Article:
On Wed, Nov 23, 2016 at 1:42 AM, Tom Lane <t...@sss.pgh.pa.us> wrote:

> Haribabu Kommi <kommi.harib...@gmail.com> writes:
> > Any suggestions for the name to be used for the new datatype the can
> > work for both 48 and 64 bit MAC addresses?
> The precedent of int4/int8/float4/float8 is that SQL data types should
> be named after their length in bytes.  So I'd be inclined to call this
> "macaddr8" not "macaddr64".  That would suggest taking the simple
> approach of always storing values in the 8-byte format, rather than
> dealing with the complexities of having two formats internally, two
> display formats, etc.
> > It is possible to represent a 48 bit MAC address as 64 bit MAC address
> > by adding reserved bytes in the middle as follows.
> > 01-01-01-01-01-01::macaddr => 01-01-01-FF-FE-01-01-01::newmacaddr
> Check.  So we could accept 6-byte addresses on input and perform
> that conversion automatically.

Do you prefer the automatic conversion from 6 byte to 8 byte MAC address,
This way it takes extra space with new datatype. Is it fine to with new

> > While comparing a 48 bit MAC address with 64 bit MAC address, Ignore
> > the two bytes if the contents in those bytes are reserved bytes.
> Um ... I don't follow.  Surely these must compare different:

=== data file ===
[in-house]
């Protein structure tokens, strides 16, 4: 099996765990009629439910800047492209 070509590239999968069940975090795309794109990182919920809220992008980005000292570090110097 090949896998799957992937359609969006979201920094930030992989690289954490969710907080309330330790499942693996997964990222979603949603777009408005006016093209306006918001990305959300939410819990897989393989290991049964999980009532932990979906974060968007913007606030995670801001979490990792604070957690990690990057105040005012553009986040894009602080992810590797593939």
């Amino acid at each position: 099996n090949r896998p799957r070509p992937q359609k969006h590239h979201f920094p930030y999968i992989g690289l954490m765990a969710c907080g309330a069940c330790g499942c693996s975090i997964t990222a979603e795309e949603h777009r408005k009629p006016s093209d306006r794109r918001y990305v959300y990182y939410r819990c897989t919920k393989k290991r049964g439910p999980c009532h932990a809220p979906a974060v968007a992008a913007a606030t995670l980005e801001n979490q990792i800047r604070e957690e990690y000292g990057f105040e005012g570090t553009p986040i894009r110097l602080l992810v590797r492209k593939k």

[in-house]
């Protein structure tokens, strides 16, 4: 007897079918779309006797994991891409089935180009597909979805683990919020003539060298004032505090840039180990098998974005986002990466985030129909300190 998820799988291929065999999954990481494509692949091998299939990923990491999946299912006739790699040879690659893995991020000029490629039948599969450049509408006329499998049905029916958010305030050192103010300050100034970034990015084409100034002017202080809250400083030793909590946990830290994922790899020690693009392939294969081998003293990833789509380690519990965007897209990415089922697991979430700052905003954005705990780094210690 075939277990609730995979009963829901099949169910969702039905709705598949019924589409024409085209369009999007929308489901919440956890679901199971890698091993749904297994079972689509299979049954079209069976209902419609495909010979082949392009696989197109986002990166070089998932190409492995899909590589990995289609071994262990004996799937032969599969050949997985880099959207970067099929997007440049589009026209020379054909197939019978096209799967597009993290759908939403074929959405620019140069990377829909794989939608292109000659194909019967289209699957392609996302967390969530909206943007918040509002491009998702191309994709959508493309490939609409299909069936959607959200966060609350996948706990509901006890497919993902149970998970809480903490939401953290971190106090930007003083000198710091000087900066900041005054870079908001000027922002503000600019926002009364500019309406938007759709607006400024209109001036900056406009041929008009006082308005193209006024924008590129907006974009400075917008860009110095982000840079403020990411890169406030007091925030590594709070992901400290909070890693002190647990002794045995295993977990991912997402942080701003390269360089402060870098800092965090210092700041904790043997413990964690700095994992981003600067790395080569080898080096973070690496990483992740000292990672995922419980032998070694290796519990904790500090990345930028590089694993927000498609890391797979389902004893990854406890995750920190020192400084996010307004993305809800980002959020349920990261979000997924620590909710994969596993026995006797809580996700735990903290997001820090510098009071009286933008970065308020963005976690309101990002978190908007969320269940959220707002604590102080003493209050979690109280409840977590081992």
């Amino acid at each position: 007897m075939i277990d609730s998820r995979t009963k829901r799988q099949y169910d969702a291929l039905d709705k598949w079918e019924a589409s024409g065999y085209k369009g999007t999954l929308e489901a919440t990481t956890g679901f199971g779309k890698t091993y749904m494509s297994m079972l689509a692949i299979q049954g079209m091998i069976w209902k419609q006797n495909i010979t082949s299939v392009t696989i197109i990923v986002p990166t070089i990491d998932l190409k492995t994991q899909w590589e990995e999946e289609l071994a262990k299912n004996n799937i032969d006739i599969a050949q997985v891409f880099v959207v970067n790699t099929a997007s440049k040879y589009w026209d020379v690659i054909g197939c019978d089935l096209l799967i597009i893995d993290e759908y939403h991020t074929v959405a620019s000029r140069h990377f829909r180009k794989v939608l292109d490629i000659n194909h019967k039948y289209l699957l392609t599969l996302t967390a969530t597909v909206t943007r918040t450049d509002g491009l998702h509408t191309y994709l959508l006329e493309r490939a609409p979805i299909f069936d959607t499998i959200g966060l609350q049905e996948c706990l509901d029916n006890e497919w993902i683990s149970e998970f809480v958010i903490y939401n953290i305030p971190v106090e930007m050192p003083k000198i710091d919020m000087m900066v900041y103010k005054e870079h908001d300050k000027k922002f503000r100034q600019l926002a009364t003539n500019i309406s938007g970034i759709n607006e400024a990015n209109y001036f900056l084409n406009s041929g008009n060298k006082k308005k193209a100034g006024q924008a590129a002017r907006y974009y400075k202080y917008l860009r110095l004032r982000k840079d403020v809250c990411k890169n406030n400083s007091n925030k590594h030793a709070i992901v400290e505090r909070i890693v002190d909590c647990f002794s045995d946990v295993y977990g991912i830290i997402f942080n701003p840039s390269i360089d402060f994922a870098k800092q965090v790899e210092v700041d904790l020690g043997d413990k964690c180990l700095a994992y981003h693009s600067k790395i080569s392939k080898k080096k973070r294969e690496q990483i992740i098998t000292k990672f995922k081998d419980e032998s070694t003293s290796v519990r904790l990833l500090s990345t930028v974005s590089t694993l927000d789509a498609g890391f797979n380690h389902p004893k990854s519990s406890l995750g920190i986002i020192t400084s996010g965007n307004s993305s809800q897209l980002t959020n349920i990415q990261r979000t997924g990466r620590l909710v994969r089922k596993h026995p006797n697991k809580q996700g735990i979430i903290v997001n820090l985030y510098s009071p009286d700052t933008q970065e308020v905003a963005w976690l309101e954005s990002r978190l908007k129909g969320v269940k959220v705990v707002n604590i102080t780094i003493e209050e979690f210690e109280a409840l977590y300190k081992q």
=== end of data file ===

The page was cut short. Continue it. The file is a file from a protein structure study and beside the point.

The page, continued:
> 01-01-01-FF-FE-01-01-01
> 01-01-01-FF-0E-01-01-01

Yes, that's correct. Both the above MAC addresses are different.

Sorry for not providing more details.

The new macaddr8 datatype can accept both 6 and 8 byte MAC addresses.
Let's assume the data in the table for the macaddr8 column as follows.

row1 = 01-01-01-02-02-02
row2 = 01-01-01-FF-FE-02-02-02

The MAC address is same, it is just a representation in 2 forms, one is 6
and another is 8 byte.

What I am suggesting is, we can treat both of the rows data as same, because
it is just a representation difference.

To do the same, while comparing two MAC addresses that are of 6 and 8 byte
length, some special handling is added to check for the reserved keywords
the 8 byte MAC address, based on that the comparison is carried out.

> The new datatype can store directly whatever is the input is, like 48 bit
> > or 64 bit. The same data is sent over the wire, whether the reserved
> > bytes are present or not?
> I'd just send all 8 bytes.  What the client wants to do with values
> that could be mapped back into the 6-byte space is its business.

As the new datatype that can store both 6 and 8 byte MAC addresses
as it is, while sending this data to client, based on the data that is
it sends 6 or 8 bytes.

If we go with storing 8 byte always, then sending all 8 bytes is fine.

Hari Babu
Fujitsu Australia

Reply via email to